Volunteer Spotlight – Tutoring helps to overcome obstacles, and it gives individual attention, which is sometimes actually what’s needed!

Volunteer Spotlight – Tutoring helps to overcome obstacles, and it gives individual attention, which is sometimes actually what’s needed!

Why did you decide to volunteer?

When it came to Covid, I was worried about my job security, so I started looking into tutoring as an alternative. I thought let’s get up to speed with what I need to do to tutor. It could be an option for me if It materialised that I didn’t have job security. I got all of the GCSE revision guides and student books to get my head back to where I needed to be to think about tutoring chemistry and physics. 

When it became apparent that my job was secure, I thought I’m not going to waste that time and effort I’ve put in. I decided to find somewhere I could use it. I did some Googling and I found GT Scholars and decided that I will try and help somebody and support somebody who needs it and hopefully help them with their long term goal by tutoring them. So that’s how it all came about!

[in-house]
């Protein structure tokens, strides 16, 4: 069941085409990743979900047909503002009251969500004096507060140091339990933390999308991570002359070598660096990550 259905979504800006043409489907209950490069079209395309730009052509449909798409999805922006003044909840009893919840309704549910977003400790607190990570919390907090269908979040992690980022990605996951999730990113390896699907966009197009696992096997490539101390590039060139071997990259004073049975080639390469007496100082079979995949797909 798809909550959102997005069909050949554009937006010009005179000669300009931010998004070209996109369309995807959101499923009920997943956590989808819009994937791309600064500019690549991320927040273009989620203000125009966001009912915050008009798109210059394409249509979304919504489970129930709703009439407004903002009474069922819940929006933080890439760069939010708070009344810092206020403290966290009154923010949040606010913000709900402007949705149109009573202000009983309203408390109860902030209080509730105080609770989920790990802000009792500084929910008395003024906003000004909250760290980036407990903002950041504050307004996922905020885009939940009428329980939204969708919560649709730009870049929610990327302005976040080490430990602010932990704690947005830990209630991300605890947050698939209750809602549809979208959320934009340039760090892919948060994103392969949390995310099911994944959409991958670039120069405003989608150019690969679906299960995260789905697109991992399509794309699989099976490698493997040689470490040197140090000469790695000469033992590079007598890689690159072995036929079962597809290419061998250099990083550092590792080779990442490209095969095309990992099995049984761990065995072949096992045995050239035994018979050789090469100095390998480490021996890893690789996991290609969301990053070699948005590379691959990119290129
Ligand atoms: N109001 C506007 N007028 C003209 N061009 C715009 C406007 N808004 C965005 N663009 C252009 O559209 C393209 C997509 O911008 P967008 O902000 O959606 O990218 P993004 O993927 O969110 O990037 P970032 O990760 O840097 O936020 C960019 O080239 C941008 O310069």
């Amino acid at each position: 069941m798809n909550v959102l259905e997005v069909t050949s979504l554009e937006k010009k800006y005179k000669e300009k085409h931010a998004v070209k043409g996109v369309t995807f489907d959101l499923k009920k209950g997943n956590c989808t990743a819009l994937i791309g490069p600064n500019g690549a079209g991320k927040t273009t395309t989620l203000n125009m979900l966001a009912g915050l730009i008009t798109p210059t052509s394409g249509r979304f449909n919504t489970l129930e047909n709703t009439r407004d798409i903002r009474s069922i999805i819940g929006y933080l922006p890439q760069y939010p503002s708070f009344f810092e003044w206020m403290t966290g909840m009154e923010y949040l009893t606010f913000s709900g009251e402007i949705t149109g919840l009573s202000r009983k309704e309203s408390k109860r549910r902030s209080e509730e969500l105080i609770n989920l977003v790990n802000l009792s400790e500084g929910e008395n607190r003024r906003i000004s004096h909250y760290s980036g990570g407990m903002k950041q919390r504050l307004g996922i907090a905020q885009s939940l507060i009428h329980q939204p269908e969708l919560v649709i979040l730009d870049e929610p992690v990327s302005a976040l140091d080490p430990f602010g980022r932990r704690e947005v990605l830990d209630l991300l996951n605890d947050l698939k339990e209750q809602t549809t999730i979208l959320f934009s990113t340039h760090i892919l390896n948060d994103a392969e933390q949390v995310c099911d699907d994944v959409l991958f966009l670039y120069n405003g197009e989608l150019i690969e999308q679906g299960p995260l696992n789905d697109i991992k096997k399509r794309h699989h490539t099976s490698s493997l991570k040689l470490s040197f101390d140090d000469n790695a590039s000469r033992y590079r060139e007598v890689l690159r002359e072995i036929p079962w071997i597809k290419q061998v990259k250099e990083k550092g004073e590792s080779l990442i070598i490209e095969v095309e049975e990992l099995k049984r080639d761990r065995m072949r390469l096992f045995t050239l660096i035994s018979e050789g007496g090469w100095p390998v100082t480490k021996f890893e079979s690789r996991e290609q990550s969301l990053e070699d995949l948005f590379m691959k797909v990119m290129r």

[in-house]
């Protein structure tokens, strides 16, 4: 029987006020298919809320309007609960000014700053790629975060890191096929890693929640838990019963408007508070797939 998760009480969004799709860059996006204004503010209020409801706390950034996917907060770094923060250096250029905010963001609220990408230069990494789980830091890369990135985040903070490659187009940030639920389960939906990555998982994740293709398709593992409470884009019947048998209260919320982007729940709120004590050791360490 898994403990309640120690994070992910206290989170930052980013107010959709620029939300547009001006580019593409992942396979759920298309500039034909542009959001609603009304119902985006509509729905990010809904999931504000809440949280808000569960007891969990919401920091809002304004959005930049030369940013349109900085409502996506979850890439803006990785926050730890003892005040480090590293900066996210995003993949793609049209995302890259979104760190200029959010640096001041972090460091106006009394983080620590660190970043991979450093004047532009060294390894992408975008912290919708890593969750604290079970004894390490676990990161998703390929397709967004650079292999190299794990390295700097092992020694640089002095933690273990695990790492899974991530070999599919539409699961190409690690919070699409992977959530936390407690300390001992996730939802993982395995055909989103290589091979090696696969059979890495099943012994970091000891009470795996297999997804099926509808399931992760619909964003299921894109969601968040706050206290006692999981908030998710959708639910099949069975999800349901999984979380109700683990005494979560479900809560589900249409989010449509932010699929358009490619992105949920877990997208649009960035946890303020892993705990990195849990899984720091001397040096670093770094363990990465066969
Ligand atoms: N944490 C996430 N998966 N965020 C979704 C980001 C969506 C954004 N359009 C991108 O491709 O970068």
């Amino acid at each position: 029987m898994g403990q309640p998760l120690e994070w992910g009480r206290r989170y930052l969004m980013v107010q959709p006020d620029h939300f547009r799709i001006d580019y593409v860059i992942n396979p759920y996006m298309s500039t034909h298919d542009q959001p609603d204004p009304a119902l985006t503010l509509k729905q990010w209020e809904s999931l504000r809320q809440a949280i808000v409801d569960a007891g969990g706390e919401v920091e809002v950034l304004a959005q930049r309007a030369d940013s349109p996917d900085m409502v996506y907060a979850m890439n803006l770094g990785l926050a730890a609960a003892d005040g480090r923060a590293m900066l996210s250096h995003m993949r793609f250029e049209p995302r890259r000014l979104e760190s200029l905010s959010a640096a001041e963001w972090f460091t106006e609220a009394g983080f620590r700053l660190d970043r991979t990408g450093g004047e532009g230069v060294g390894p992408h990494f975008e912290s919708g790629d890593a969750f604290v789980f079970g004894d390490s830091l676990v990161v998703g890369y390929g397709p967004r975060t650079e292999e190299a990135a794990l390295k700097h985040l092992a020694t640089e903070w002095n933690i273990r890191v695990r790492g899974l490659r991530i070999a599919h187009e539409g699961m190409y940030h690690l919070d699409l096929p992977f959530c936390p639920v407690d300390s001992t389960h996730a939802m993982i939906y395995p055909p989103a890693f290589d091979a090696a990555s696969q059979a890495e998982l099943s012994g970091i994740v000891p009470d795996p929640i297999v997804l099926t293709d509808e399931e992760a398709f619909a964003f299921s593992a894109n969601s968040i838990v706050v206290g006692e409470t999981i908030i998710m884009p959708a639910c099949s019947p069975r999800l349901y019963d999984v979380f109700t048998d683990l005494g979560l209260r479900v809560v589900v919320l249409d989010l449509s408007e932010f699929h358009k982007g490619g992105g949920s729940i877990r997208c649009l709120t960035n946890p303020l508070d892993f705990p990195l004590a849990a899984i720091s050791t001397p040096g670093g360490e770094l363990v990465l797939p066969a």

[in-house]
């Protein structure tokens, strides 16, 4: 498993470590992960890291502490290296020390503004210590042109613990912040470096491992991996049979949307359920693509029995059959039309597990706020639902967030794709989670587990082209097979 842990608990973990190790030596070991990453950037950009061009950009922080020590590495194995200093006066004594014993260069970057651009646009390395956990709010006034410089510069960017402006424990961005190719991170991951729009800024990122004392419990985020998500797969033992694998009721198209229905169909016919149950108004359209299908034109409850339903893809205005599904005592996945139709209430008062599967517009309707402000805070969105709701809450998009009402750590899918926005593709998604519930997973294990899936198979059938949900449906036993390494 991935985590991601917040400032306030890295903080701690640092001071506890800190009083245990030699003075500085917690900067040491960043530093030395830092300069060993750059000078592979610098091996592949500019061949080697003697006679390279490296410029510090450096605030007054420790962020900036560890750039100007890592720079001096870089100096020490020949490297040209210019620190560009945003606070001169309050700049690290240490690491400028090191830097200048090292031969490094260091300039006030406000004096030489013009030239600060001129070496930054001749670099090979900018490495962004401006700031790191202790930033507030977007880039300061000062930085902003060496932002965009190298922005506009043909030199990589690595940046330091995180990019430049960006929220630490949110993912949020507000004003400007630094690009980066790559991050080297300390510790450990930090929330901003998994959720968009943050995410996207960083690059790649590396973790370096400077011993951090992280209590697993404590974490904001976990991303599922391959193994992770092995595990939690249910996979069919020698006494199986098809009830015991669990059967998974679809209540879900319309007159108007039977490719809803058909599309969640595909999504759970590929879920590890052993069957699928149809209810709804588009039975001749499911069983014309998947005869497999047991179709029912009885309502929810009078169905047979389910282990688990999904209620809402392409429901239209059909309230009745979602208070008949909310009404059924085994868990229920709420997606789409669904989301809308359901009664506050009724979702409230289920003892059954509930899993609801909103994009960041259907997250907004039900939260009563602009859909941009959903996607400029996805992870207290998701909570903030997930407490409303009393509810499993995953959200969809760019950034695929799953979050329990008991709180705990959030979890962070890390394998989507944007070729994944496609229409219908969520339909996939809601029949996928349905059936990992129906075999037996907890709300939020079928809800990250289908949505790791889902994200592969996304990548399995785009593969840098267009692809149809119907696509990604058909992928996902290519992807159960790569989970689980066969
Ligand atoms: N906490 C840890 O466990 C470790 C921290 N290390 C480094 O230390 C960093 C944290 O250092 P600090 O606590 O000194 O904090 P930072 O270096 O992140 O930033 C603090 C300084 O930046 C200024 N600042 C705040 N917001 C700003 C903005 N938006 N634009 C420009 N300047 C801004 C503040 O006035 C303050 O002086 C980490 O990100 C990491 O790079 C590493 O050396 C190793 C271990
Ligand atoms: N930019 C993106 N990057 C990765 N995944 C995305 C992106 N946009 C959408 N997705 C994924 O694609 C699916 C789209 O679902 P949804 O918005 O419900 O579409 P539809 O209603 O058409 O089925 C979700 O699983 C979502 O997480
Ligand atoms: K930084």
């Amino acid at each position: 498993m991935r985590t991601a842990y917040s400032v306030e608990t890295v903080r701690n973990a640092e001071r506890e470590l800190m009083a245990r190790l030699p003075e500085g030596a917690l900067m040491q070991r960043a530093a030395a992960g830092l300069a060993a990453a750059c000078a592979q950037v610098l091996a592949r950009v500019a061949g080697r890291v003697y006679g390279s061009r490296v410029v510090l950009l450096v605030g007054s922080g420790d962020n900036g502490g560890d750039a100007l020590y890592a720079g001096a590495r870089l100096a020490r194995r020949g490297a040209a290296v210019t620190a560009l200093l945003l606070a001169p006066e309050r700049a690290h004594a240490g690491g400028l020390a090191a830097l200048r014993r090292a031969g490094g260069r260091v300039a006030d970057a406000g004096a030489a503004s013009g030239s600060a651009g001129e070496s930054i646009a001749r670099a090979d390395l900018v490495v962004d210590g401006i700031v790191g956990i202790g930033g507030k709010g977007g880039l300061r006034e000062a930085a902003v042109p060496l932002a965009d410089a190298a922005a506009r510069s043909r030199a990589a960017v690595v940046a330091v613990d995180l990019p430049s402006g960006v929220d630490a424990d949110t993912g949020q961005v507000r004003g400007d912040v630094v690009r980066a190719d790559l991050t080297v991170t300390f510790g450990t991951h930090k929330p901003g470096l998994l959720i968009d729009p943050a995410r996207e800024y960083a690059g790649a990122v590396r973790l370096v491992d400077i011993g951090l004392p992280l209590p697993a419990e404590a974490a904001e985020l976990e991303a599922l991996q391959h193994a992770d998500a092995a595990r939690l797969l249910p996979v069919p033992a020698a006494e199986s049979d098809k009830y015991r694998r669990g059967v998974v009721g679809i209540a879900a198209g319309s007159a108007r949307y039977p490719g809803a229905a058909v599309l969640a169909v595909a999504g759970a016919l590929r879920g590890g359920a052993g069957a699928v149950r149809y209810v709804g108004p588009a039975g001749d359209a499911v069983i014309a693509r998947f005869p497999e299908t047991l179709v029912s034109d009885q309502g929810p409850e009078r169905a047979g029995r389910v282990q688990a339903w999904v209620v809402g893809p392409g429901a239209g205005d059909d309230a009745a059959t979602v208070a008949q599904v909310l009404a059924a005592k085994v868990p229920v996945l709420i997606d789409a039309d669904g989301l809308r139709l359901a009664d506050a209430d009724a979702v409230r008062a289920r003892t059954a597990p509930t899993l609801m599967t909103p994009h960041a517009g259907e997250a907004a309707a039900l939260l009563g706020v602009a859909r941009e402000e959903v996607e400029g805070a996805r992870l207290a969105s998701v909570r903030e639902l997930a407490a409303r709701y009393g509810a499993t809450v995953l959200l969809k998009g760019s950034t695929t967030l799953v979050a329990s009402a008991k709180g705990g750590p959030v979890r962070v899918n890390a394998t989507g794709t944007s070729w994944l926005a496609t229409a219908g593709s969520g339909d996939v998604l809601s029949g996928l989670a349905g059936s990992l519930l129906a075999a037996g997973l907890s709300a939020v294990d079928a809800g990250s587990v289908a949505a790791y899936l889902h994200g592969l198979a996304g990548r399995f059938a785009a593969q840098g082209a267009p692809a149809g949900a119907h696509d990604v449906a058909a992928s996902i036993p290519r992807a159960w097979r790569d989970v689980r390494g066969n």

Tell me a little bit about you and what got you to where you are today, with regards to tutoring and your job in general?

So many years ago, I did my degree in animal science. As a child, I lived in the country and I was surrounded by nature and I was always outside turning stones over and seeing what I could find or sketching birds – I knew all of the bird species. I took my GCSE’s in school and I took my A levels and then I didn’t really know what I wanted to do or which direction to turn. I had no main focus, so I just got a job in a call centre. 

I worked in a call centre for several years, but it wasn’t really hitting the spots I wanted it to hit in regards to where I wanted to be. And so I actually went to University much later. I didn’t study until I was 32, actually. So I graduated when I was 35, and since then I’ve been in Zoo education.